Tipping the scale at just 2,332 pounds, the Mazda MX-5 Miata stands out as one of the lightest new cars on the market today. The Japanese firm is always looking to push the envelope in terms of lightness, and one of the company’s top executives has revealed that the next-gen model will lose even more weight.
The next-generation Miata will make extensive use of ultra-light materials, including carbon fiber, in order to shed precious pounds without shrinking down in size, according to Nobuhiro Yamamoto, the roadster’s project manager. And while the idea of using carbon fiber to shed weight isn’t new, the material remains relatively expensive, so it’s currently best suited to high-end sports cars like the BMW i8 and the Lamborghini Huracán. However, Mazda is confident it can solve the cost problem by developing a new, more affordable type of carbon fiber in the coming years.
Yamamoto explains that making the Miata lighter will allow it to use an even smaller engine because it will have less weight to move around. British magazine Autocar believes the next-gen roadster could use a three-cylinder as its base engine, though we won’t learn more specific technical details for at least another year. Notably, it’s too early to tell if the three-banger will be naturally-aspirated, or if the Miata will go turbo for the first time in its decades-long history. What’s certain is that downsizing will reduce the Miata’s level of exhaust emissions.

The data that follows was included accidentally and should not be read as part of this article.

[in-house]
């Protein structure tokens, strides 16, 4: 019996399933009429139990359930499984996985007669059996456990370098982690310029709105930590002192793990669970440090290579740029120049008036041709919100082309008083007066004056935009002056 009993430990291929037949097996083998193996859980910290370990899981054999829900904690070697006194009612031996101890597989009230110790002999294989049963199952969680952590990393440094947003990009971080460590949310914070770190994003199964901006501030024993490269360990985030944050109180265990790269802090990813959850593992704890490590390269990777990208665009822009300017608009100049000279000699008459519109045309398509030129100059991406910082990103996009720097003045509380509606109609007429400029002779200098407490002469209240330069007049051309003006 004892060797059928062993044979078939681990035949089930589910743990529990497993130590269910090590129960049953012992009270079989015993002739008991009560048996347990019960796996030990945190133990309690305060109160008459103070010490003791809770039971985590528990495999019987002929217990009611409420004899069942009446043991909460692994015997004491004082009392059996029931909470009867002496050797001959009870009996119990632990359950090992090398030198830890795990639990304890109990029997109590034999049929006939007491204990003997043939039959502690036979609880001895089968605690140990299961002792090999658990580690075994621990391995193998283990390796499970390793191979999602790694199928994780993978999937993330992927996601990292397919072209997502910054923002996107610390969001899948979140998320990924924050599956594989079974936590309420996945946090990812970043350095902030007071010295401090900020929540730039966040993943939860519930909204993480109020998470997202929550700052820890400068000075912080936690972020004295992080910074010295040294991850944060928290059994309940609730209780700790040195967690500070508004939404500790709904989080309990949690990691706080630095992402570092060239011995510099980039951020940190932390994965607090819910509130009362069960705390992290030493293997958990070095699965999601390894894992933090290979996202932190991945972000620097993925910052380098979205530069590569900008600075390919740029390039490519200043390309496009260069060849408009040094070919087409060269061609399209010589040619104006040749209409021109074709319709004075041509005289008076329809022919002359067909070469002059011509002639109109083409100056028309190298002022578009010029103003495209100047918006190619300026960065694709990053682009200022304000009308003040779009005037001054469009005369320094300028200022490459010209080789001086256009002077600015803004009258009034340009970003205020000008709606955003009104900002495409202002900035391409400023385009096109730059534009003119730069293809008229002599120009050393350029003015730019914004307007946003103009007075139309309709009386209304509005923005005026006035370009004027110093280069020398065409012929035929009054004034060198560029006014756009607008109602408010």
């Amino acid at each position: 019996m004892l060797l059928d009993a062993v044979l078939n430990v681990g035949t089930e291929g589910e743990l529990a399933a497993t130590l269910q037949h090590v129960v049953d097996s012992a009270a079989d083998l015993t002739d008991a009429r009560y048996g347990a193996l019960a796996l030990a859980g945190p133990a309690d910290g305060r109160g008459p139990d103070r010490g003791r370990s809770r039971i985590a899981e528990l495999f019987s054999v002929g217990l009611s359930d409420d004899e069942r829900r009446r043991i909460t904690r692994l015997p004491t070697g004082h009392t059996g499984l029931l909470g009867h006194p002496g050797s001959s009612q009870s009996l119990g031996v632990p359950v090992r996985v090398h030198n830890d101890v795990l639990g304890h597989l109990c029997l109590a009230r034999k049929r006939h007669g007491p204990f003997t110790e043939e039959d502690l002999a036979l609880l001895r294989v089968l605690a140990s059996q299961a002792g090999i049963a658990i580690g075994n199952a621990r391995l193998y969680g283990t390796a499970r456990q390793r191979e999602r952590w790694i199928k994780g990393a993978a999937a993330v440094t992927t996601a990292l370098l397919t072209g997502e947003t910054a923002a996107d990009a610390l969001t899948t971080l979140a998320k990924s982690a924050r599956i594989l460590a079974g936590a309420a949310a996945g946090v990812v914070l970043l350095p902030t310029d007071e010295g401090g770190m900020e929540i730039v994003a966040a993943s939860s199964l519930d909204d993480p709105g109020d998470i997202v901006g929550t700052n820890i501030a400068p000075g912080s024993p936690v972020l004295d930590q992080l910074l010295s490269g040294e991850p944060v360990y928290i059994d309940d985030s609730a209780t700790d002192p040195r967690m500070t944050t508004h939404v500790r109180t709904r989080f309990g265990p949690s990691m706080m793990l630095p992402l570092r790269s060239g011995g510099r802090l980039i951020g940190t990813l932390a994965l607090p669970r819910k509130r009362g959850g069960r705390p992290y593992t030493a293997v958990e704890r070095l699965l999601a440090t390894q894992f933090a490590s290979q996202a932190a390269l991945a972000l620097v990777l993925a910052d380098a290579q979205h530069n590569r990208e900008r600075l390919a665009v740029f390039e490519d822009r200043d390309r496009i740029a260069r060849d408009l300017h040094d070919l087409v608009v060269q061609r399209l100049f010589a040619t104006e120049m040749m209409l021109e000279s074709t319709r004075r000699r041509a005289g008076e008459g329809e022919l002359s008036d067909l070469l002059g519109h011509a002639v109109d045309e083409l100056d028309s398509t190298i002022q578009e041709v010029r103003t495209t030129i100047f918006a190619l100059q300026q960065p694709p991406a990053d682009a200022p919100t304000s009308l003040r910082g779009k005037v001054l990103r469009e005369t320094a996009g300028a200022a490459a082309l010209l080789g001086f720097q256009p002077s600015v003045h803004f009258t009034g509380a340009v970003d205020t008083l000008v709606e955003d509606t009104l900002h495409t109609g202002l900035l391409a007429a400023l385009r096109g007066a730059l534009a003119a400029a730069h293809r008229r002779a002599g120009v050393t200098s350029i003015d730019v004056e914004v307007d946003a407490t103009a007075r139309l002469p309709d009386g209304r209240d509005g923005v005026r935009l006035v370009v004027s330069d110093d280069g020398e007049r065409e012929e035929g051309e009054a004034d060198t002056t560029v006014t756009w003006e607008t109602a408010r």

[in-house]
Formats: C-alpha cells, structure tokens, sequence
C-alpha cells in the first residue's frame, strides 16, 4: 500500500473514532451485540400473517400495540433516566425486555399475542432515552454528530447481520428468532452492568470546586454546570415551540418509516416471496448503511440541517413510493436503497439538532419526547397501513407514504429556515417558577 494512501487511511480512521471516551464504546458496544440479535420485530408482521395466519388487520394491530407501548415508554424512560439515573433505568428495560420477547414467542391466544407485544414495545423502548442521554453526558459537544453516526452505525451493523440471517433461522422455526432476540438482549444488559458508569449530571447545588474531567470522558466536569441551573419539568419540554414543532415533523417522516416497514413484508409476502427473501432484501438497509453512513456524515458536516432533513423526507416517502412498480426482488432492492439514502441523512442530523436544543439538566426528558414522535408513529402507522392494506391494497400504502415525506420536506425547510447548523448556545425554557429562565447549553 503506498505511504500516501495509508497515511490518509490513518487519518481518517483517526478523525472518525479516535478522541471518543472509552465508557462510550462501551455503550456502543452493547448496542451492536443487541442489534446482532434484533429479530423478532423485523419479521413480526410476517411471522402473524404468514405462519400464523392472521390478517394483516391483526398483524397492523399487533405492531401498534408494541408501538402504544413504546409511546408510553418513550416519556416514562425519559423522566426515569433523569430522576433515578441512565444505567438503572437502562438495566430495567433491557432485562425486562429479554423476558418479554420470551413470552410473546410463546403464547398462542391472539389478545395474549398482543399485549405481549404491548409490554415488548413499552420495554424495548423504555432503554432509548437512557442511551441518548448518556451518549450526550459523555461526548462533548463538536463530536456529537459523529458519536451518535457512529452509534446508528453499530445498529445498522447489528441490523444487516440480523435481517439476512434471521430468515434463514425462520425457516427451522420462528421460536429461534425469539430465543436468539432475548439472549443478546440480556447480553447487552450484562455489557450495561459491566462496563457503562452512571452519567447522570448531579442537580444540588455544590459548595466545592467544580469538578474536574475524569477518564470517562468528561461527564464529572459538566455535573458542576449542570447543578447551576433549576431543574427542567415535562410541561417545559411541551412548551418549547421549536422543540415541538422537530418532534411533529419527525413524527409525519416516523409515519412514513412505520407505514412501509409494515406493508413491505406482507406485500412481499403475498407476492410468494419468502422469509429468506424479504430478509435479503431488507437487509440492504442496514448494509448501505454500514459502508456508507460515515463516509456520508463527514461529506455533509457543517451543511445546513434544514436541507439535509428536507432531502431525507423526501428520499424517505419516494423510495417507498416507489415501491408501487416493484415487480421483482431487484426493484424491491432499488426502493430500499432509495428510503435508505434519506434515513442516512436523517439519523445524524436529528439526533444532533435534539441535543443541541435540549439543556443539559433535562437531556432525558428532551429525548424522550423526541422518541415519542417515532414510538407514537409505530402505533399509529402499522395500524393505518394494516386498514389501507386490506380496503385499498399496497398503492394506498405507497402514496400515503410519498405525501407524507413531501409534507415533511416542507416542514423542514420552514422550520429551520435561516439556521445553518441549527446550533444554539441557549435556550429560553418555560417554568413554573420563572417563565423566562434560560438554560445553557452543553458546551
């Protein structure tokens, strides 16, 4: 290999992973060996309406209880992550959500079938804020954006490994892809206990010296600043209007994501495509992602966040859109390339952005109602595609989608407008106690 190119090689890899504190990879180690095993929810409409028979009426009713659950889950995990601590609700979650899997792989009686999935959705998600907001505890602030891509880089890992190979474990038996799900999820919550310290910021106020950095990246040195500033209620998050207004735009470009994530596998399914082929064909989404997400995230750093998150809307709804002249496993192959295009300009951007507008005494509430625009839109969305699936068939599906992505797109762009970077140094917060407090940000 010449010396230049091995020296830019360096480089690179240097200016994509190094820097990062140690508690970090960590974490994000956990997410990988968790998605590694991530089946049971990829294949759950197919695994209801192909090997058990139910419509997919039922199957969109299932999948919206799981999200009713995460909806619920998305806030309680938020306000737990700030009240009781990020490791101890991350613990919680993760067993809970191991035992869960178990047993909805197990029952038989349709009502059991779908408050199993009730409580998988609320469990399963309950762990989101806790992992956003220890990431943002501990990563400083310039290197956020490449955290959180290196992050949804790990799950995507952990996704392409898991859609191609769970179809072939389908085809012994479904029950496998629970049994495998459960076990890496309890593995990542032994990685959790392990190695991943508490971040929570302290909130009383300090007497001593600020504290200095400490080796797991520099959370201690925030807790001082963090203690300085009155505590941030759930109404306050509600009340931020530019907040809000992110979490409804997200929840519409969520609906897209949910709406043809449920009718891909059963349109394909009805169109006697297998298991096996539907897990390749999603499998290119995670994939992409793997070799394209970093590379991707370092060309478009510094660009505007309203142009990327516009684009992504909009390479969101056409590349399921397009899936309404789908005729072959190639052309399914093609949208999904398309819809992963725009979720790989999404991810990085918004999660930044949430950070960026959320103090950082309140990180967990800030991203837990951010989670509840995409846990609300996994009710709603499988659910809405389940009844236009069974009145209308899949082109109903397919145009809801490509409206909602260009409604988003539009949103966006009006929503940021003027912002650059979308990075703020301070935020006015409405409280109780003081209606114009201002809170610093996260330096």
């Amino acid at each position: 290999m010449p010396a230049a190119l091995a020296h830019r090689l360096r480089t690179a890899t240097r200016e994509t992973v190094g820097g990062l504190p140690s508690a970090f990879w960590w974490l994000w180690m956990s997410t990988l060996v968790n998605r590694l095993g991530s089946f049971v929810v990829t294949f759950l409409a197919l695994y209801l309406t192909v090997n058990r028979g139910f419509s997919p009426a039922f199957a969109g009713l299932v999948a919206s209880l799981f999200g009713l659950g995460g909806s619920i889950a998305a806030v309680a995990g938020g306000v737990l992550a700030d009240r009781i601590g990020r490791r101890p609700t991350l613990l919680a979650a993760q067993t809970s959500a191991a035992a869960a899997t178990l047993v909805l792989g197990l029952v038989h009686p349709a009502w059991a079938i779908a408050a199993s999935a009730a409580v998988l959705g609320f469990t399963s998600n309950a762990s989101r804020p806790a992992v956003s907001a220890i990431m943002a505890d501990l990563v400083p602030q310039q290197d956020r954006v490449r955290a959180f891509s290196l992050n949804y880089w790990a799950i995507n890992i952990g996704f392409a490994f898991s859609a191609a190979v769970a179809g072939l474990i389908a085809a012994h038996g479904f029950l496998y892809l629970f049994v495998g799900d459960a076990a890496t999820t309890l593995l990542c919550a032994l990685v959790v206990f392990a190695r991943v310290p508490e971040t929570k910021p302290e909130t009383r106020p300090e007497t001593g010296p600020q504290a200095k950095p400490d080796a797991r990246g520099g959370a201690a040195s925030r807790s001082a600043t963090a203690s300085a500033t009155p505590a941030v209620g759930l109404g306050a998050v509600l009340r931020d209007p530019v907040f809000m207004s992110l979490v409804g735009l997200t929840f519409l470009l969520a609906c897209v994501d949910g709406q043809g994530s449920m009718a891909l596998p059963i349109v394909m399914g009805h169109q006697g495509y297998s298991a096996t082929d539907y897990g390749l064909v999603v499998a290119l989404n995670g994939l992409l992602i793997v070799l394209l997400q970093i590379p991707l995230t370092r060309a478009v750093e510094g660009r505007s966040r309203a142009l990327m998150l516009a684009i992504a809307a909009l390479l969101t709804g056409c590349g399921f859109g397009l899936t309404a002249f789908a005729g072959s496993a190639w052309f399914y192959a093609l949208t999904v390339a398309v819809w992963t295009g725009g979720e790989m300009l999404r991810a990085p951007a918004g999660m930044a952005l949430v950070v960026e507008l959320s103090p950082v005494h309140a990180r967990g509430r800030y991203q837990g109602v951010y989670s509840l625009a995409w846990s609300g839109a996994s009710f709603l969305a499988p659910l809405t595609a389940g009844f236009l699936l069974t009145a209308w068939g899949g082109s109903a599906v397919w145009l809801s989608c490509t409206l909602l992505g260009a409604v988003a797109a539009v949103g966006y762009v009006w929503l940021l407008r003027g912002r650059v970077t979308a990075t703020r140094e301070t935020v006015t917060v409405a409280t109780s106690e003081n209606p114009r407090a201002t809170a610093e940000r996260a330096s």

Mazda has plenty of time to develop cheaper carbon fiber. The fourth-generation Miata went on sale last year, and its replacement isn’t scheduled to arrive until 2021 at the very earliest. The company has a long history of leveraging the benefits of economies of scale, so it’s safe to assume that even volume-focused models like the 3 and the 6 will rely on lightweight materials after the turn of the decade.
- Here is our list of the most expensive cars in the world
- Mazda plans to make the most of gas by burning less with Skyactiv-X
- The limited-edition Abarth 124 GT tries to channel its inner race car
- Lamborghini’s record-breaking Huracan Performante loses its lid
- These performance cars prove you don’t have to spend much for speed